Anti-gay outcry has forced Ghana’s first LGBT+ community centre to temporarily close to protect its staff and visitors three weeks after it opened, its founder said on Tuesday.
Church groups, politicians and anti-gay rights organisations have called on the government to shut down the centre, run by local charity LGBT+ Rights Ghana, and arrest and prosecute those involved.
“We did not expect such an uproar,” said Alex Kofi Donkor, director of LGBT+ Rights Ghana, which hosted an opening event on Jan. 31 attended by European and Australian diplomats.
“We expected some homophobic organisations would use the opportunity to exploit the situation and stoke tension against the community, but the anti-gay hateful reaction has been unprecedented,” he told the Thomson Reuters Foundation.
LGBT+ people face widespread persecution in the West African nation where gay sex is punishable with up to three years imprisonment.
Ghana has not prosecuted anyone for same-sex relations in years, but LGBT+ people face frequent abuse and discrimination, including blackmail and attacks, human rights researchers say.
Donkor said the anti-gay rhetoric was “scary” and he could not risk the safety of people at the centre, which offers paralegal services, counselling and training through workshops, even though its location had not been made public.
He dismissed local media reports that police had shut down the centre on the orders of Ghanaian President Nana Akufo-Addo, adding that he had not received any communication from authorities directing its closure.
The government spokesman and police officials did not immediately respond to requests for comment.
The government banned an LGBT+ conference last year after Christian groups protested.
The National Coalition for Proper Sexual Rights and Family Values, which brings together Christian, Muslim and traditional leaders opposed to LGBT+ rights, is among those seeking to close down the centre, along with prominent church groups.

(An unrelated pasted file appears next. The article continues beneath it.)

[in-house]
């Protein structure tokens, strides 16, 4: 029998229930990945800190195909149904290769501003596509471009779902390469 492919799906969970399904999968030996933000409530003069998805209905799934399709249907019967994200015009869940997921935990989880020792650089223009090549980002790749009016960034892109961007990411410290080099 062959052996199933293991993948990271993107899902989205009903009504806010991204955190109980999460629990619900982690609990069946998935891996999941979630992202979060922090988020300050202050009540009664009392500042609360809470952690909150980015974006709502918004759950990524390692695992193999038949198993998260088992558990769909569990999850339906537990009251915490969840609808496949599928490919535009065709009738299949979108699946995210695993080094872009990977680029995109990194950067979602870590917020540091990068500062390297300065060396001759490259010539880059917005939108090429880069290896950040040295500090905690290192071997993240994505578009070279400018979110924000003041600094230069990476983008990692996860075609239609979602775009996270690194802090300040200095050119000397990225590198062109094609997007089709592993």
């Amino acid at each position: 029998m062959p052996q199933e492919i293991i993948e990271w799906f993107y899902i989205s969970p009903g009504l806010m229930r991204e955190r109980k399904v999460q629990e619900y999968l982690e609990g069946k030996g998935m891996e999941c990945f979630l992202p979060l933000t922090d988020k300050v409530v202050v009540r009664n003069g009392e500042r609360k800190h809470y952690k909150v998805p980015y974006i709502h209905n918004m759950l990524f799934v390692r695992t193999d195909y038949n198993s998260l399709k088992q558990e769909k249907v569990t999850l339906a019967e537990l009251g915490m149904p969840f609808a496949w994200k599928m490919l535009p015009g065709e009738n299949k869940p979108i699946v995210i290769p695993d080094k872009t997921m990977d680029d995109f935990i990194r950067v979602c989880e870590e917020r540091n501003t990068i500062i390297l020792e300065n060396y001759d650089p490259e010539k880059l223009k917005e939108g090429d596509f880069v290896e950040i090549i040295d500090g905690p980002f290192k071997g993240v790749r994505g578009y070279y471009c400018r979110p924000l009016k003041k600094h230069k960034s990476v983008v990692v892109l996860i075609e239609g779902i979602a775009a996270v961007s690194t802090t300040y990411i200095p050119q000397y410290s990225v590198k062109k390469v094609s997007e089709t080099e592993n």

“The Church rejects the unfounded and demeaning assumption that the sexual behaviour of homosexual persons is always and totally compulsive and, therefore, they should not be blamed for their homosexual acts,” said the Ghana Catholic Bishops Conference.
“We call on the Government of Ghana to close down the LGBTQI office space that was recently opened in Accra (and) urge the Executive and the Legislature never to be cowed down or to succumb to the pressure to legalize the rights of LGBTQIs.”
A member of the ruling New Patriotic Party has also called on the public to find the centre and shut it down, while a local counsellor has called for the arrest of a popular musician who attended the launch event.
Ghana’s minister of information designate has also weighed into the debate, proposing legislation against advocating for LGBT+ rights.
The European Union did not immediately respond to a request for a comment but last week posted on Twitter that its delegates attended the opening and that “equality, tolerance, and respect for each other are core values of the EU”.
LGBT+ Rights Ghana’s Dunkor said he was not sure when the centre would reopen but the group would continue to battle against homophobia.
“There is nothing illegal about the centre. The idea is to create a safe space for the LGBT+ community,” he said. “We will not give up this fight. We cannot give up on our human rights.”